Reading and Leeds festivals announce their return for 2021
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The two Branham residents, Charlie Speight and Alfie Armitage, found an easy way to make money on their fourth visit to the annual music festival. The boys, both only 13-years-old, have been going to Leeds Festival with their parents for years.
They have now discovered an easy money-making scheme, turning the festivals litter into change.
While watching their favourite artists, the boys made a game of collecting as many cups as possible and trading them in.
Speaking to Leeds Live, Alfie explained: “You get 10p per cup if you hand them in at collection points around the place.
“Also it helps the people that have to clean up after the weekend.”
The eco-conscious young lads were helped by other festival-goers as they soon picked up on what the boys were collecting and would add their own cups to the growing towers.
This 10p reward for cups is part of the festivals’ attempts to aid the fight against single-use plastics.
Festivals across the UK are notorious for the litter they leave behind, and as more companies start to turn green, the Reading and Leeds festivals were no different.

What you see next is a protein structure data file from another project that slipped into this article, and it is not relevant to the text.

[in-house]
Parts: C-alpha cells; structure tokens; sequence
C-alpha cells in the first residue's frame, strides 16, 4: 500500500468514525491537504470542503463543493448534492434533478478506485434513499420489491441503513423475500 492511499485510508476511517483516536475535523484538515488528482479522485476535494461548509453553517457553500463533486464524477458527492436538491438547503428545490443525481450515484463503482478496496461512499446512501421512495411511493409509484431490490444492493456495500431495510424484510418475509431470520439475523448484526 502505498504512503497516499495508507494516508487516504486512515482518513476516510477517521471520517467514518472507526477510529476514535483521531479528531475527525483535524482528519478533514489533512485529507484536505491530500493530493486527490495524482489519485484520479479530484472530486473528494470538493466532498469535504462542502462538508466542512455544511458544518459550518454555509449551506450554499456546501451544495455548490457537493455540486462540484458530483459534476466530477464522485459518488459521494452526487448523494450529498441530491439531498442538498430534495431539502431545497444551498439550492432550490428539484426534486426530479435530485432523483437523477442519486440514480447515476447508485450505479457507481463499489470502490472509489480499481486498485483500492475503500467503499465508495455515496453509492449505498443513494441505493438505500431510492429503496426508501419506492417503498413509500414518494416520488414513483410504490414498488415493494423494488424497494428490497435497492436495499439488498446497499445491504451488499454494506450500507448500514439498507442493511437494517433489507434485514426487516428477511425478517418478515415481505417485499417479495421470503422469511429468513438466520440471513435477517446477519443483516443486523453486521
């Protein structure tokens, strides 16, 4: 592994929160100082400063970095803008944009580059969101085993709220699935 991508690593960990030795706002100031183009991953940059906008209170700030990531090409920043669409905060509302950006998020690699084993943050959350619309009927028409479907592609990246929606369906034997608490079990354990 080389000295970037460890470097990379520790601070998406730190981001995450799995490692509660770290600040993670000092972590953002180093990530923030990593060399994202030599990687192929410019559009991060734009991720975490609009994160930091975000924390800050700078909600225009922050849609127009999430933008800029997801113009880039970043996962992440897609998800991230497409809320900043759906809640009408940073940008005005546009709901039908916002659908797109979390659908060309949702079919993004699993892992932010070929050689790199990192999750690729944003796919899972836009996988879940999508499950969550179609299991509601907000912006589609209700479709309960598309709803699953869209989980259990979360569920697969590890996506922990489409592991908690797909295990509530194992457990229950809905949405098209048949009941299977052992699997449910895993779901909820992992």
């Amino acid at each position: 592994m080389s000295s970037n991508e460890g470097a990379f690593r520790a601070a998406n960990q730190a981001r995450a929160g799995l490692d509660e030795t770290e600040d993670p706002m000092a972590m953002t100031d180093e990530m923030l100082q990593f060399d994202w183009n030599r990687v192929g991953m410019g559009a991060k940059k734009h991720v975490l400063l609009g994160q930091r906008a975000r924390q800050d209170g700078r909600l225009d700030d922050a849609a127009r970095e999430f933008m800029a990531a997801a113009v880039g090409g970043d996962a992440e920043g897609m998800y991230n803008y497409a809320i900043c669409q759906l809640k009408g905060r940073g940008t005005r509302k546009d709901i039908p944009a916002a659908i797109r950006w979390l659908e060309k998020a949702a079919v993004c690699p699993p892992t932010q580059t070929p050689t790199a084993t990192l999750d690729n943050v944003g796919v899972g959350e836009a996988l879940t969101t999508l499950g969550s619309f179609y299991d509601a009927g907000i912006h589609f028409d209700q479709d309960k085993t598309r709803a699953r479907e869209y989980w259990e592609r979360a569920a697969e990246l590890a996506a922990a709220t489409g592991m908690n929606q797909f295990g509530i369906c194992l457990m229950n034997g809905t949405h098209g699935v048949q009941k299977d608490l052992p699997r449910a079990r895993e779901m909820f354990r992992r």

They disclosed on their website the different ways they have implemented greener policies and eco-friendly customer engagement:
“We have banned the use of single-use plastic cutlery and non-compostable serve ware since 2009.
“All water bottles sold are made from 50 percent recycled plastic.
“All trader soft drinks will be served from cans and decanted into paper cups in the arena.
“All bottled alcoholic drinks will be decanted into cups, so we can manage the plastic disposal responsibly.
“Please bring a plastic or metal refillable bottle with you to refill at the arena water stations #BYOBbottle.”
And the last policy was the one the boys’ decided to capitalise on:
“All bottles and cups have a 10p deposit on included in the price which you can redeem at the refund points in the Arena.”
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While many often overlook these type of T’s & C’s, noticing them is what enabled the two boys to not only enjoy the event but find some of their cashback.
And while 10p may not seem like much in the face of a ticket often breaching the £100 mark, it can definitely make the price tag a bit more feasible for fans.
Arguably one of the easiest ways to do such, the boys soon found themselves with sky-high stacks and pockets full of change.
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